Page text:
In April 2020, Colorado lost over 360,000 jobs, experienced the worst month of economic performance in its history, and launched into a deep and abiding recession. While the recovery has been swifter that during past recessions, full recovery is still months, if not years out.

Key Findings—Colorado August 2021 Employment Data (BLS CES Survey[1])

  • Colorado added 5,590 total nonfarm jobs in August.
    • At this pace, the state would reach pre-pandemic employment levels in November 2022.
    • To recover to pre-pandemic employment levels by January 2023 —after adjusting for population growth —Colorado needs add 9,567 jobs each month on average.
  • Total employment levels are down 2.94% or 82,900 jobs relative to pre-pandemic levels, ranking Colorado 16th in terms of August ‘21 job levels relative to Jan. ’20.
    • New York ranked 50th and Hawaii 51st in terms of current job levels relative to Jan. ’20 and are down 8.87% and 12.97%, respectively.
    • Utah and Idaho are the only two states that have employment levels higher than they were before the pandemic—they’ve added 49,400 and 16,200 additional jobs, respectively.

A Deeper Dive into Colorado Industries

  • Some sectors in Colorado added jobs in August, while others lost
    • The accommodation and food services industry added 3,800 jobs.
    • The retail trade industry lost 1,700 jobs.
  • Though the hospitality and leisure industry has led the recovery by adding 49,200 jobs between Jan. ‘21 and August ‘21, it is still down 33,100 jobs relative to Jan. ‘20.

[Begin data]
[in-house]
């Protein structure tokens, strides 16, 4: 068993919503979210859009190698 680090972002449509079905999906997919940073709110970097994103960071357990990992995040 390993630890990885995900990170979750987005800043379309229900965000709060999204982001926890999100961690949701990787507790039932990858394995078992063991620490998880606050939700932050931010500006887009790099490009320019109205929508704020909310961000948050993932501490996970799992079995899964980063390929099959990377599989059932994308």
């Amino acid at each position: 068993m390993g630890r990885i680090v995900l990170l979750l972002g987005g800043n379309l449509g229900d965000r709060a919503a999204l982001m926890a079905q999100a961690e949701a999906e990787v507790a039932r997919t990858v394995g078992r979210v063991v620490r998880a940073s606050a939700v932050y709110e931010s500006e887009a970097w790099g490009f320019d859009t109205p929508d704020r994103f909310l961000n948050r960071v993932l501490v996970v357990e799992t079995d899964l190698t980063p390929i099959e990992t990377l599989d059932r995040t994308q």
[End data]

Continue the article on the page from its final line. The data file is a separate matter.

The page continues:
• Arts, entertainment, and recreation is down 14% (8,100 jobs).
    • Accommodation and food services is down 9% (25,000 jobs).


Colorado Labor Force Update

The overall Colorado labor force participation rate (LFPR) slightly decreased in August, allowing the unemployment rate to fall slightly despite the lower than recent month job growth. Though the recovery from the pandemic is progressing, some demographic groups, especially mothers, are lagging.

Key Findings—Colorado August ‘21 Labor Force Data (BLS[2], FRED[3], and IPUMS-CPS[4])

  • August’s LFPR decreased by .1 percentage point to 68.3%, which is .5 percentage points below Jan. ’20’s LFPR of 68.8%.
  • August’s unemployment rate decreased by .2 percentage points to 5.9%, which is still 3.2 percentage points above Jan. ’20’s unemployment rate of 2.7%.
  • The LFPR for Colorado women increased from 59.3% last month to 62.2% and remains 1.95 percentage points below its pre-pandemic level. 
    • The national female LFPR was, for the fourth consecutive month, 56.2%, which is 1.6% lower than its pre-pandemic level.
    • If the pre-pandemic Colorado LFPR for women was the same as August’s, there would be 45,754 more women in the labor force today.



Women and Men, with and without Kids in the Labor Force

  • The LFPR for mothers in Colorado was down 2.13 percentage points from 76.2% in Jan. ’20 to 74.07% in August ’21.
  • The LFPR for women without kids increased slightly yet remains 1.34 percentage points below the January ’20 level.
  • LFPRs of fathers and men without kids continue to be higher now than they were in Jan. ’20.

Monthly trends may be volatile and should be interpreted cautiously.

[1] https://data.bls.gov/cgi-bin/dsrv?sm

[2] https://www.bls.gov/

[3] https://fred.stlouisfed.org/

[4] https://cps.ipums.org/cps/